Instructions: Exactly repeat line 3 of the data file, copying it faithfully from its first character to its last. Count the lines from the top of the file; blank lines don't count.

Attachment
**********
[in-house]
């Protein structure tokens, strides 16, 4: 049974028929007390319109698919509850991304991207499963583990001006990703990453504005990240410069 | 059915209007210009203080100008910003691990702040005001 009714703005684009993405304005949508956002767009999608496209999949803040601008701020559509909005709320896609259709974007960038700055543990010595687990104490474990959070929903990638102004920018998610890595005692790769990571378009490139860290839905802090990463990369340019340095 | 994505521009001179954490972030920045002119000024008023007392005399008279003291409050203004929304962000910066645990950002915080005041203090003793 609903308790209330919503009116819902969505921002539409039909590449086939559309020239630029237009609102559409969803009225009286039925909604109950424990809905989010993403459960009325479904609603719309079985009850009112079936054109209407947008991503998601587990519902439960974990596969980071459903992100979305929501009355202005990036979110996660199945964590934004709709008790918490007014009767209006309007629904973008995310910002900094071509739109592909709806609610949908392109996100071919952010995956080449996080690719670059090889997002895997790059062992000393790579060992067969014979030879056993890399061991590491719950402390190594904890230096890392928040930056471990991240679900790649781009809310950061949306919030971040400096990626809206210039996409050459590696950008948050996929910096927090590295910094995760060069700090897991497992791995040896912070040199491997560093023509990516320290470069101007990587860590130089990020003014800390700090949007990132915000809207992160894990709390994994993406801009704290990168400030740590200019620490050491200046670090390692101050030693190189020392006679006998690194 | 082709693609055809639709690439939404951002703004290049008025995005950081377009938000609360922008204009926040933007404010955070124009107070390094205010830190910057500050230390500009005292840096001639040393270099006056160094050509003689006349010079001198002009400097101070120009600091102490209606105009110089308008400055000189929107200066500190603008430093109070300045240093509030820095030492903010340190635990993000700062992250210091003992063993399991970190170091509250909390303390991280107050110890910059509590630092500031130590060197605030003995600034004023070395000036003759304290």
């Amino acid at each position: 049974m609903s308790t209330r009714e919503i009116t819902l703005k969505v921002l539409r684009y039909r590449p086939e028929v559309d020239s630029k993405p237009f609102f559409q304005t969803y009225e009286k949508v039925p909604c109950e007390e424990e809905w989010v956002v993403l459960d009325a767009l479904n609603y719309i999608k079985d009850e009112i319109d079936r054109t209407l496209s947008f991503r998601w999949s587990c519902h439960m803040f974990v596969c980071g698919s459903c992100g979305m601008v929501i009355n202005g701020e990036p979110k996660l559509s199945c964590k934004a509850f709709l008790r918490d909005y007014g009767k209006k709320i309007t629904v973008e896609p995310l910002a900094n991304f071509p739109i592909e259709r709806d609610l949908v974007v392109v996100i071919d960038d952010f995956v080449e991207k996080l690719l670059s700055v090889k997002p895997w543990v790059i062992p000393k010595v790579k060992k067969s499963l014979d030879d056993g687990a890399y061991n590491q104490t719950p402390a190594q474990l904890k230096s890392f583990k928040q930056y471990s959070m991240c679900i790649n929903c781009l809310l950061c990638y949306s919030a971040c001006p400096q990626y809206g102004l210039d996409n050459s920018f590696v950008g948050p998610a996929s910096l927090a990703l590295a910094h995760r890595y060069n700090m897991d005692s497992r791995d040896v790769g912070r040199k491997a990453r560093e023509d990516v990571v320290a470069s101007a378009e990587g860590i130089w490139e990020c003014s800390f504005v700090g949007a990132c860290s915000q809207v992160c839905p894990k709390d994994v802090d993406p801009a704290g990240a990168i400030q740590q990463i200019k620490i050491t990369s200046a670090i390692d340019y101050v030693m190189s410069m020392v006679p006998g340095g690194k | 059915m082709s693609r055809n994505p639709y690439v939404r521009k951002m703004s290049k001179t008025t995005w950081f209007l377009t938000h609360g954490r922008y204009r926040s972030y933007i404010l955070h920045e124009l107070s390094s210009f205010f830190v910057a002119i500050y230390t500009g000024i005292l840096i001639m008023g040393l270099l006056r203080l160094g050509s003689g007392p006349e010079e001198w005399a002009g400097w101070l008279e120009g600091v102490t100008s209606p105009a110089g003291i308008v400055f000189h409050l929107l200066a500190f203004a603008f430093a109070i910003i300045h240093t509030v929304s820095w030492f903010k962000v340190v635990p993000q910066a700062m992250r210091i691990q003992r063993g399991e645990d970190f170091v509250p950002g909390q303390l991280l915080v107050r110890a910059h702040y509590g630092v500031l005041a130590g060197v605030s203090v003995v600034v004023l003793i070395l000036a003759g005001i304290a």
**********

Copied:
């Amino acid at each position: 049974m609903s308790t209330r009714e919503i009116t819902l703005k969505v921002l539409r684009y039909r590449p086939e028929v559309d020239s630029k993405p237009f609102f559409q304005t969803y009225e009286k949508v039925p909604c109950e007390e424990e809905w989010v956002v993403l459960d009325a767009l479904n609603y719309i999608k079985d009850e009112i319109d079936r054109t209407l496209s947008f991503r998601w999949s587990c519902h439960m803040f974990v596969c980071g698919s459903c992100g979305m601008v929501i009355n202005g701020e990036p979110k996660l559509s199945c964590k934004a509850f709709l008790r918490d909005y007014g009767k209006k709320i309007t629904v973008e896609p995310l910002a900094n991304f071509p739109i592909e259709r709806d609610l949908v974007v392109v996100i071919d960038d952010f995956v080449e991207k996080l690719l670059s700055v090889k997002p895997w543990v790059i062992p000393k010595v790579k060992k067969s499963l014979d030879d056993g687990a890399y061991n590491q104490t719950p402390a190594q474990l904890k230096s890392f583990k928040q930056y471990s959070m991240c679900i790649n929903c781009l809310l950061c990638y949306s919030a971040c001006p400096q990626y809206g102004l210039d996409n050459s920018f590696v950008g948050p998610a996929s910096l927090a990703l590295a910094h995760r890595y060069n700090m897991d005692s497992r791995d040896v790769g912070r040199k491997a990453r560093e023509d990516v990571v320290a470069s101007a378009e990587g860590i130089w490139e990020c003014s800390f504005v700090g949007a990132c860290s915000q809207v992160c839905p894990k709390d994994v802090d993406p801009a704290g990240a990168i400030q740590q990463i200019k620490i050491t990369s200046a670090i390692d340019y101050v030693m190189s410069m020392v006679p006998g340095g690194k | 059915m082709s693609r055809n994505p639709y690439v939404r521009k951002m703004s290049k001179t008025t995005w950081f209007l377009t938000h609360g954490r922008y204009r926040s972030y933007i404010l955070h920045e124009l107070s390094s210009f205010f830190v910057a002119i500050y230390t500009g000024i005292l840096i001639m008023g040393l270099l006056r203080l160094g050509s003689g007392p006349e010079e001198w005399a002009g400097w101070l008279e120009g600091v102490t100008s209606p105009a110089g003291i308008v400055f000189h409050l929107l200066a500190f203004a603008f430093a109070i910003i300045h240093t509030v929304s820095w030492f903010k962000v340190v635990p993000q910066a700062m992250r210091i691990q003992r063993g399991e645990d970190f170091v509250p950002g909390q303390l991280l915080v107050r110890a910059h702040y509590g630092v500031l005041a130590g060197v605030s203090v003995v600034v004023l003793i070395l000036a003759g005001i304290a």